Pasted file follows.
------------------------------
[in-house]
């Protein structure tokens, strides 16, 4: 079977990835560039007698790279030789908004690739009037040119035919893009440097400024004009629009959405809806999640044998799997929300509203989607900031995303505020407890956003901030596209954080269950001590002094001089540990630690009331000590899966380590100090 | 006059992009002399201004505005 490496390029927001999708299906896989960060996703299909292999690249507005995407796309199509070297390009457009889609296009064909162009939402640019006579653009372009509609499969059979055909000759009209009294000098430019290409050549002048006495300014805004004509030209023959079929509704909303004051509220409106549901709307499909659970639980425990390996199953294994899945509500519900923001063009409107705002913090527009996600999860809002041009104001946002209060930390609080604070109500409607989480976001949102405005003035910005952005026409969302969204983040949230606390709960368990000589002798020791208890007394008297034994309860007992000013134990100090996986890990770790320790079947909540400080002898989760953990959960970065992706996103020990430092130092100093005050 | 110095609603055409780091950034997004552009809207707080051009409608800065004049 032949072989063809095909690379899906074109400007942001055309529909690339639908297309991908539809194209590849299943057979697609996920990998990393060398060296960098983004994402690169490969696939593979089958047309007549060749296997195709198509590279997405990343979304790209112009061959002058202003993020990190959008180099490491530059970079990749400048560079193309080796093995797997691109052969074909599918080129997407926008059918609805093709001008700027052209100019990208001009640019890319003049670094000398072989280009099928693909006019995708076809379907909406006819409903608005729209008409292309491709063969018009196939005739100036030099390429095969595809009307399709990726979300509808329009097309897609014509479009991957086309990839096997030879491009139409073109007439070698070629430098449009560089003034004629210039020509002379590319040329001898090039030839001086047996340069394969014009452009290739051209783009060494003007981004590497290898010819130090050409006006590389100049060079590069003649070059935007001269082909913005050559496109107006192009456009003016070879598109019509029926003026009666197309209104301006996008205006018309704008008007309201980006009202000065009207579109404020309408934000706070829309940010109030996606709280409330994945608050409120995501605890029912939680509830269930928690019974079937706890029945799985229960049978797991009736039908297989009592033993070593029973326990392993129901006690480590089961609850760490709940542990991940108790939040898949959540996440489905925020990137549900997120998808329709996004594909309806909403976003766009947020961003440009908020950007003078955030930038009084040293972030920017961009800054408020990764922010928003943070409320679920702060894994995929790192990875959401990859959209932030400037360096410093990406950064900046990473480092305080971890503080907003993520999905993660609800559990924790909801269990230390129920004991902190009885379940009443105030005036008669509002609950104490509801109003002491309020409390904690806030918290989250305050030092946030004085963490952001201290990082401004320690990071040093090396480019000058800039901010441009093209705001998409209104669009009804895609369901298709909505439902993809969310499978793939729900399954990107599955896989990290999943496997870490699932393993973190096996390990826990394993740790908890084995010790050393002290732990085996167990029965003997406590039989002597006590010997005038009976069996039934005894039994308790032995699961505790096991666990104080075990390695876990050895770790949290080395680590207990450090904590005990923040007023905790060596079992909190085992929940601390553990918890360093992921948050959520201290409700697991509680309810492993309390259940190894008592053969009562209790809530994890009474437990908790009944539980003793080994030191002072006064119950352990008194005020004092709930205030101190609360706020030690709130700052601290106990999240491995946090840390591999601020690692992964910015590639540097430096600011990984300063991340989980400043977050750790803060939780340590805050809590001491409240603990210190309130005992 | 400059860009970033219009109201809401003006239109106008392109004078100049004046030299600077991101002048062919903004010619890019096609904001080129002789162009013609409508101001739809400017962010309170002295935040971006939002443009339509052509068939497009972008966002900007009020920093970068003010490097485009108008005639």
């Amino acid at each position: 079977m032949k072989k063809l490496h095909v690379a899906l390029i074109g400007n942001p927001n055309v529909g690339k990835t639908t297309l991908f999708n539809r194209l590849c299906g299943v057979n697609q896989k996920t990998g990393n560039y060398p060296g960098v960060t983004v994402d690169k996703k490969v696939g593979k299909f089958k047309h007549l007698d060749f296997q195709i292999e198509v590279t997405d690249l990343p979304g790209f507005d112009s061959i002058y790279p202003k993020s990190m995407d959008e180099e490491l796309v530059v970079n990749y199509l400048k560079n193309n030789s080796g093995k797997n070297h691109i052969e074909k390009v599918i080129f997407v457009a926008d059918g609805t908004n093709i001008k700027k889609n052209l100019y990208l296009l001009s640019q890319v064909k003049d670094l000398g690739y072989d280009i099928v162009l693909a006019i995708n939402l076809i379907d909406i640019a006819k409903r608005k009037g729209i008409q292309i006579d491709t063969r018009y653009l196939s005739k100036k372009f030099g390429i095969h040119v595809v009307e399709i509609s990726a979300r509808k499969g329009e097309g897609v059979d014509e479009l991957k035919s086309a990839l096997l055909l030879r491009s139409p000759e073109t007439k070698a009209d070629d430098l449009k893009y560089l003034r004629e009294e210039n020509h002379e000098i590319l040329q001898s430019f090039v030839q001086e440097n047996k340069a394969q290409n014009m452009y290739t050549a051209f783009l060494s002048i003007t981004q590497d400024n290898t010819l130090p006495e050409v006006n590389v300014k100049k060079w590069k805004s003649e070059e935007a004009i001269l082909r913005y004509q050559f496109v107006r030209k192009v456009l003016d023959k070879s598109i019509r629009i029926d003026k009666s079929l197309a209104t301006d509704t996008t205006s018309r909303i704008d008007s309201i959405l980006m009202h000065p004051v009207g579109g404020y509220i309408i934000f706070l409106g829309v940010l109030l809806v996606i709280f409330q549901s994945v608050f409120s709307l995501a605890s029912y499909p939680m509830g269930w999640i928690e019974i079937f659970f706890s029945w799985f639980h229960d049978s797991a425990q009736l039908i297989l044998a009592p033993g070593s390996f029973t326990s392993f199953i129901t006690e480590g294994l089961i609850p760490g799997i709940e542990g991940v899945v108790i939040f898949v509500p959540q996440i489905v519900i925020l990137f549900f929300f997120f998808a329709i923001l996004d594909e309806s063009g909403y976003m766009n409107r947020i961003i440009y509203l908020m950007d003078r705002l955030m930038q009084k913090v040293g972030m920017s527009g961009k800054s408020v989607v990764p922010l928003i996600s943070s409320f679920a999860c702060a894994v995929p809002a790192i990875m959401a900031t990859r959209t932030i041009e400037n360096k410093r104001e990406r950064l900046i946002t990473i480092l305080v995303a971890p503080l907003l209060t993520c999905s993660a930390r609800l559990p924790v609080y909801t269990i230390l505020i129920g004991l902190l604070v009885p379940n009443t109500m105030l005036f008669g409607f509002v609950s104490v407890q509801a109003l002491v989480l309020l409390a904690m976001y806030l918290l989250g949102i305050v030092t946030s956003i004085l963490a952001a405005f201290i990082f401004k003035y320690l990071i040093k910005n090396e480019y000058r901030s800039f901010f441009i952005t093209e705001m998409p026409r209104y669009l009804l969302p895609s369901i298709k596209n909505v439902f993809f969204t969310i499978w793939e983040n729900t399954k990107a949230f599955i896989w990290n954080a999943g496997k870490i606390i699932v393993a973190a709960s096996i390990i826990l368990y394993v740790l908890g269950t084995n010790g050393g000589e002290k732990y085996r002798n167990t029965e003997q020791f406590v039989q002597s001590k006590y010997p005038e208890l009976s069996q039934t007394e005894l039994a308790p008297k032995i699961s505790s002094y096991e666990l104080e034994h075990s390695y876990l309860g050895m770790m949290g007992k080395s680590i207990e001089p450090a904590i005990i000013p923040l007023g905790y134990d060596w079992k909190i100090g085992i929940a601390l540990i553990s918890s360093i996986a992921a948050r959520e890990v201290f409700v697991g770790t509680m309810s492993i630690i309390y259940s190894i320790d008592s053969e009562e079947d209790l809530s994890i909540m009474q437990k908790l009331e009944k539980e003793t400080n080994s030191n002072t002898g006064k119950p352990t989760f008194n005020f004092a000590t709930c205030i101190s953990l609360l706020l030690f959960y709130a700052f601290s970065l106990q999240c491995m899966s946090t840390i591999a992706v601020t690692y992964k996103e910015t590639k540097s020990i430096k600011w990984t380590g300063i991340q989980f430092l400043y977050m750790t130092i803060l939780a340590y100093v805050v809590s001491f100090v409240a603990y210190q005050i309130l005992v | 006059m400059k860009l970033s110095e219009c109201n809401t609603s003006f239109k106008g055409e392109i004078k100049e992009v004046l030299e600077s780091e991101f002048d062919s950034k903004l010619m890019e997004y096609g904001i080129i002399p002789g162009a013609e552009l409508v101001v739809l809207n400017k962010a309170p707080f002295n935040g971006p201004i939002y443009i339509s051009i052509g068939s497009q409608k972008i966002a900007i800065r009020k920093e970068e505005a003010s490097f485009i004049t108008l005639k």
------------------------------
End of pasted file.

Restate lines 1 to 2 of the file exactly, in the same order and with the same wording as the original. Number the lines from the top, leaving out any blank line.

[in-house]
């Protein structure tokens, strides 16, 4: 079977990835560039007698790279030789908004690739009037040119035919893009440097400024004009629009959405809806999640044998799997929300509203989607900031995303505020407890956003901030596209954080269950001590002094001089540990630690009331000590899966380590100090 | 006059992009002399201004505005 490496390029927001999708299906896989960060996703299909292999690249507005995407796309199509070297390009457009889609296009064909162009939402640019006579653009372009509609499969059979055909000759009209009294000098430019290409050549002048006495300014805004004509030209023959079929509704909303004051509220409106549901709307499909659970639980425990390996199953294994899945509500519900923001063009409107705002913090527009996600999860809002041009104001946002209060930390609080604070109500409607989480976001949102405005003035910005952005026409969302969204983040949230606390709960368990000589002798020791208890007394008297034994309860007992000013134990100090996986890990770790320790079947909540400080002898989760953990959960970065992706996103020990430092130092100093005050 | 110095609603055409780091950034997004552009809207707080051009409608800065004049 032949072989063809095909690379899906074109400007942001055309529909690339639908297309991908539809194209590849299943057979697609996920990998990393060398060296960098983004994402690169490969696939593979089958047309007549060749296997195709198509590279997405990343979304790209112009061959002058202003993020990190959008180099490491530059970079990749400048560079193309080796093995797997691109052969074909599918080129997407926008059918609805093709001008700027052209100019990208001009640019890319003049670094000398072989280009099928693909006019995708076809379907909406006819409903608005729209008409292309491709063969018009196939005739100036030099390429095969595809009307399709990726979300509808329009097309897609014509479009991957086309990839096997030879491009139409073109007439070698070629430098449009560089003034004629210039020509002379590319040329001898090039030839001086047996340069394969014009452009290739051209783009060494003007981004590497290898010819130090050409006006590389100049060079590069003649070059935007001269082909913005050559496109107006192009456009003016070879598109019509029926003026009666197309209104301006996008205006018309704008008007309201980006009202000065009207579109404020309408934000706070829309940010109030996606709280409330994945608050409120995501605890029912939680509830269930928690019974079937706890029945799985229960049978797991009736039908297989009592033993070593029973326990392993129901006690480590089961609850760490709940542990991940108790939040898949959540996440489905925020990137549900997120998808329709996004594909309806909403976003766009947020961003440009908020950007003078955030930038009084040293972030920017961009800054408020990764922010928003943070409320679920702060894994995929790192990875959401990859959209932030400037360096410093990406950064900046990473480092305080971890503080907003993520999905993660609800559990924790909801269990230390129920004991902190009885379940009443105030005036008669509002609950104490509801109003002491309020409390904690806030918290989250305050030092946030004085963490952001201290990082401004320690990071040093090396480019000058800039901010441009093209705001998409209104669009009804895609369901298709909505439902993809969310499978793939729900399954990107599955896989990290999943496997870490699932393993973190096996390990826990394993740790908890084995010790050393002290732990085996167990029965003997406590039989002597006590010997005038009976069996039934005894039994308790032995699961505790096991666990104080075990390695876990050895770790949290080395680590207990450090904590005990923040007023905790060596079992909190085992929940601390553990918890360093992921948050959520201290409700697991509680309810492993309390259940190894008592053969009562209790809530994890009474437990908790009944539980003793080994030191002072006064119950352990008194005020004092709930205030101190609360706020030690709130700052601290106990999240491995946090840390591999601020690692992964910015590639540097430096600011990984300063991340989980400043977050750790803060939780340590805050809590001491409240603990210190309130005992 | 400059860009970033219009109201809401003006239109106008392109004078100049004046030299600077991101002048062919903004010619890019096609904001080129002789162009013609409508101001739809400017962010309170002295935040971006939002443009339509052509068939497009972008966002900007009020920093970068003010490097485009108008005639």